In the popular imagination, day laborers congregating in front of big-box retailers were the target of the anti-immigrant law, commonly known as HB56. These folks, many of them Latino, were suspected to have illegally crossed the U.S. border. They were believed to be taking American jobs. They were a nifty target for the ire of Alabama residents squeezed by the weak economy. They were an “other” that in the imagination of Alabama Republicans were keeping the state down.
The reality was far different.
According to the Pew Hispanic Center, about 3 percent of the state’s population is undocumented. Said differently, Alabama has twice the prison population than it has space for. Fifteen percent of residents lack health insurance. Twenty-five percent of its population is functionally illiterate. Yet, Gov. Robert Bentley and the majority in the state Legislature ignored tackling those problems and instead went after a tiny fraction of residents believed to be in the country illegally.
Two years after HB56 became law, it’s clear such legalized bigotry was a public relations disaster for a state already saddled with negative perceptions in its all-too-recent past.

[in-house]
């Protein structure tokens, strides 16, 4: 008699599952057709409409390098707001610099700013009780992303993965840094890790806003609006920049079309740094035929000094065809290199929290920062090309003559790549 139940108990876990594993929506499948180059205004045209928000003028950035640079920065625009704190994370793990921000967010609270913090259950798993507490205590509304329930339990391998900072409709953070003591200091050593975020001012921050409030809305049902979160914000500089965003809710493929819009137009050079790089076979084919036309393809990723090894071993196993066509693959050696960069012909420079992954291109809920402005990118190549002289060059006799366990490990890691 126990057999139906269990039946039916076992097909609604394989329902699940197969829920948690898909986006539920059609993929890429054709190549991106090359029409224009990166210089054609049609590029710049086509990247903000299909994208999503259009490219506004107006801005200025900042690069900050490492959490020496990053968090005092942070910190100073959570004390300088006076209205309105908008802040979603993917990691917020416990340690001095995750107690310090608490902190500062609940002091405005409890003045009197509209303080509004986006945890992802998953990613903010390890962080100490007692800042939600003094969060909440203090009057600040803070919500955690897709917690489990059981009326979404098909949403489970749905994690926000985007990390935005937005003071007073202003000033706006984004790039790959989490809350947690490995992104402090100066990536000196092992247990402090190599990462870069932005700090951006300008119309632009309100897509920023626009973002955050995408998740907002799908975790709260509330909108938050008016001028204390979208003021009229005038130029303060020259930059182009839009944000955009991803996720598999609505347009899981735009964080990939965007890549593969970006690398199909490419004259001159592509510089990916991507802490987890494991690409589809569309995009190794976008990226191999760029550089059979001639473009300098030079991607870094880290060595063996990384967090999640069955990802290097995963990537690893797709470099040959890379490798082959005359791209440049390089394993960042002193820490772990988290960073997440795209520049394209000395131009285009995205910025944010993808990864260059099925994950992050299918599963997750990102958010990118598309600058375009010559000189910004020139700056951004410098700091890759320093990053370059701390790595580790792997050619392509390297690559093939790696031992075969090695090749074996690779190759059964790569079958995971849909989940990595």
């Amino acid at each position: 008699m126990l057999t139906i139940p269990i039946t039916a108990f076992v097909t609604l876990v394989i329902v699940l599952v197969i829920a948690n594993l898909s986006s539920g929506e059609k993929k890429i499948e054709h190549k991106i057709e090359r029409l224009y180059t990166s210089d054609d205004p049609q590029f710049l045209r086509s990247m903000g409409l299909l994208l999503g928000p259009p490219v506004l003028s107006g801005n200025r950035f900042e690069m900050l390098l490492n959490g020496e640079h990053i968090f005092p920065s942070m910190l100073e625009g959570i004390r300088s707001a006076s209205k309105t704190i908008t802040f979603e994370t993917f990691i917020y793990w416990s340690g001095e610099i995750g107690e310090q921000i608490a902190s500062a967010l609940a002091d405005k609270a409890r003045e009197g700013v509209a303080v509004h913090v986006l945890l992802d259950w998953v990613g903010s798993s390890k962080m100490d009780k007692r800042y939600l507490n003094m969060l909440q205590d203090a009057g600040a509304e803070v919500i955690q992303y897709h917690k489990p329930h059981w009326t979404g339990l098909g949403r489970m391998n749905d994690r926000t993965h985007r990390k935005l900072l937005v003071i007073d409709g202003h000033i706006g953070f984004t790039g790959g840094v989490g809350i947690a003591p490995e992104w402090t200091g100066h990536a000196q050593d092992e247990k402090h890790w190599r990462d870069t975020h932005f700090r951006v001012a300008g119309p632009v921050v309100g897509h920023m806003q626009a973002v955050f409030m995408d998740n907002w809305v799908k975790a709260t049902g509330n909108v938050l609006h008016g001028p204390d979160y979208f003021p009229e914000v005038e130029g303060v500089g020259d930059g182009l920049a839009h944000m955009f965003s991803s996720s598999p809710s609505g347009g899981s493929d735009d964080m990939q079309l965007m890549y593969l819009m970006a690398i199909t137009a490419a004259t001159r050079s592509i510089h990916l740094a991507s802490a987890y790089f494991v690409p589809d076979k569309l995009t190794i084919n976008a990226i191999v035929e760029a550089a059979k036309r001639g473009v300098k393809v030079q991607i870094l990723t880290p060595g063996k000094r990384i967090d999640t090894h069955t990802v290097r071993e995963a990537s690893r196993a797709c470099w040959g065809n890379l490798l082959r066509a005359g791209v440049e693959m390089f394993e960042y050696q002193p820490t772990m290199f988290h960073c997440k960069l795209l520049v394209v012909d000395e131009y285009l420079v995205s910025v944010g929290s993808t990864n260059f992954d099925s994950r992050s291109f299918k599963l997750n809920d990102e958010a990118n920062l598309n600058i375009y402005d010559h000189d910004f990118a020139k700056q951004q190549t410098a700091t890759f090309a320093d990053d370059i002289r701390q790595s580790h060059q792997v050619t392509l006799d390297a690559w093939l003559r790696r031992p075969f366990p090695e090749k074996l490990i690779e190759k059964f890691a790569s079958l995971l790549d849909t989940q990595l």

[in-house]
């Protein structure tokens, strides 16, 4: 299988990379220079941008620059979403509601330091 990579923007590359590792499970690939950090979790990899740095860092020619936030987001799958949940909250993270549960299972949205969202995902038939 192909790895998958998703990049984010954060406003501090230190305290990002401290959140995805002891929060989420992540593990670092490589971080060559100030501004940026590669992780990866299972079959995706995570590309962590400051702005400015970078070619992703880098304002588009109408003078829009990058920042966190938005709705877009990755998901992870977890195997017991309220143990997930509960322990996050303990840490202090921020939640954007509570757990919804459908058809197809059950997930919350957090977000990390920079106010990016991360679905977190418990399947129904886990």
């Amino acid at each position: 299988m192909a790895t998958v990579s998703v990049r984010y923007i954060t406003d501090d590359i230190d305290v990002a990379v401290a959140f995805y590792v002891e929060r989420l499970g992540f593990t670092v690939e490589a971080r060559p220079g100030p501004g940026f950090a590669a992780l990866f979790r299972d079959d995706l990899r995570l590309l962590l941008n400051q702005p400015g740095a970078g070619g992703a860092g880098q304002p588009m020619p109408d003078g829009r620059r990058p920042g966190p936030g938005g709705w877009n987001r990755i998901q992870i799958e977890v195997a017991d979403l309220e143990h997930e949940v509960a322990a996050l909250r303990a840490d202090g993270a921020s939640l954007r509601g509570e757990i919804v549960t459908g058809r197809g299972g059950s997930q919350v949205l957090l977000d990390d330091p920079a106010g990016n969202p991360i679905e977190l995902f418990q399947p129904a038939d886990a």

A fresh round of embarrassment for the state is in the wings. The 16,000 doctors practicing medicine in Alabama have until today to prove they are in the country legally. There are no reliable indicators for how many doctors in Alabama are undocumented, but it’s safe to assume this is not much of a problem.
We’re are once again back in the arena of scale. Montgomery strains at the minutia and misses — by either blindness or willful ignorance — the big picture.
One-third of Alabamians are overweight. About 1-in-7 suffer with diabetes. Among adults, 37 percent have been diagnosed with high blood-pressure. Even more — 40 percent — have high cholesterol. Very few residents bother getting regular exercise, according to the Centers for Disease Control and Prevention.
These and other statistics keep Alabama doctors very busy treating the ill effects of unhealthy lifestyles.
Yet, the Legislature has decided to focus on the legal status of physicians, something that has zero impact on the health of Alabamians.